5106 North LaCrosse Avenue
Chicago, Illinois 60630-2431

Sunday Service

8:00 a.m - Slovak Language
9:30 a.m. - English Language


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At the breakfast table, Henning or I would usually pray to recognize opportunities God places before us in which we could be given the spiritual strength to make the wisest decisions. As we prepared to leave for the Grand Canyon and environs, we also asked for God’s protection against any adversities.

To save miles in our rental car, we plotted out a short cut to the Havasupai Indian reservation on a detailed map of unrouted county roads. After negotiating miles and hours of unmarked gravel roads through pastures, rocks and cacti, and having only half a tank of gas remaining, we saw no sign of any civilization in sight to ask for directions, but there was God. So I half-heartedly uttered a prayer for help. Henning thought he saw some power lines in the distance, and we made a bee line in their direction and found an unmarked but paved road. We voted for going left and soon encountered a speeding cattle feed truck which stopped for us. It was being driven by two Indians who told us to follow them to the access trail where we could hike eight miles down a tributary canyon to the Supai Indian village.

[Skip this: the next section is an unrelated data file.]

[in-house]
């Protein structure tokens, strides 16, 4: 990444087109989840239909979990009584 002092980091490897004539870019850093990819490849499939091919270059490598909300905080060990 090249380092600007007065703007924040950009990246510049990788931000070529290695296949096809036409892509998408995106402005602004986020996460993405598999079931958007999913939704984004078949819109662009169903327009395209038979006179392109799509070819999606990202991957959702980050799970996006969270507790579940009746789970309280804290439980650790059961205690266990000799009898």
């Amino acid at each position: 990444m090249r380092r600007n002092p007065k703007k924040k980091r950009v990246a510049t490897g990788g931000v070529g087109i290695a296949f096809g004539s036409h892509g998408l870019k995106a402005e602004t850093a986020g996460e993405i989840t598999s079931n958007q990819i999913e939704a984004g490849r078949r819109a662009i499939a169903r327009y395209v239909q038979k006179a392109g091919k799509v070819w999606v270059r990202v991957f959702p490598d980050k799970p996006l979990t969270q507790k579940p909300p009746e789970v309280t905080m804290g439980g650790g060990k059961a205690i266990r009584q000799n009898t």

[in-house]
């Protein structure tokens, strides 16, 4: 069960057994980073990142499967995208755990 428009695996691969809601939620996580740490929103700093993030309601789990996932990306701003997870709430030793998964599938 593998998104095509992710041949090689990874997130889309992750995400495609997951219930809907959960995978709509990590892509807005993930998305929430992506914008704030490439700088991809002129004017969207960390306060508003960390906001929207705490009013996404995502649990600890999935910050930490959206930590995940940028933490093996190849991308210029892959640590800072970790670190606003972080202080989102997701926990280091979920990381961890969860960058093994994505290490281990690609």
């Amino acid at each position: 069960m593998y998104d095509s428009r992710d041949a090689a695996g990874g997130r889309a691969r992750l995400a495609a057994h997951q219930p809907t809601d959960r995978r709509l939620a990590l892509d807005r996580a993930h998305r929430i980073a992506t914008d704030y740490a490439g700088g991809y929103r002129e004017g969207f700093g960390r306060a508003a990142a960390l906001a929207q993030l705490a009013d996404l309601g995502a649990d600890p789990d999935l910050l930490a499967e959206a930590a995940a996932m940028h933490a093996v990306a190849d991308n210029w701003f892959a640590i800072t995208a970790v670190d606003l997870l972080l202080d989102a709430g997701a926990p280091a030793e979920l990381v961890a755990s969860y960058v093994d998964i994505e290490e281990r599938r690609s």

The strenuous trek in 105° heat took us more than four hours, and Henning arrived in the village no more worse for wear, while I limped in with blisters on both feet. The rudest awakening was a sign on the lodge door which read, “Power Out - No Water - Closed Until Further Notice.” Government food rations and drinking water were being helicoptered into the isolated Indian village exclusively for its 800 native American inhabitants; the three stores in the village were shut down; and Indian women passing by said they didn’t know of any place WE could get food. Proceeding further, we passed a house with a Caucasian man sitting outside, reading a book. We asked if he knew of anywhere we could get food, and he promptly invited us in for some peanut butter and jelly sandwiches and apples. This man was a recently retired physician who was flown in to serve the Indian clinic as their doctor. He was a Mennonite Christian from New Jersey who was experiencing a lonely two-week stint away from his wife, and was happy to have our company. We ended up staying with him for 2 nights and 3 days, and concocted meals for the three of us from his assortment of dry goods while he worked at the clinic. He prayed the most inspirational prayers of grace before our meals, repeatedly thanking God for the divine providence of matching us up in this unlikely situation. He spoke about his family and wife in New Jersey, Henning told him of his German background and Trinity “family” in Chicago, and I marveled at this non-coincidence while I nursed my blistered feet.

We used his house as our base camp while hiking to picturesque blue-green waterfalls and pools which fed into the Colorado River. The doctor also hosted a family of four from Poland who were similarly stranded. And on the third day Henning hiked back out, while I rode out on a saddle horse owned by one of the two Indians we had originally encountered.
— Floyd Rueger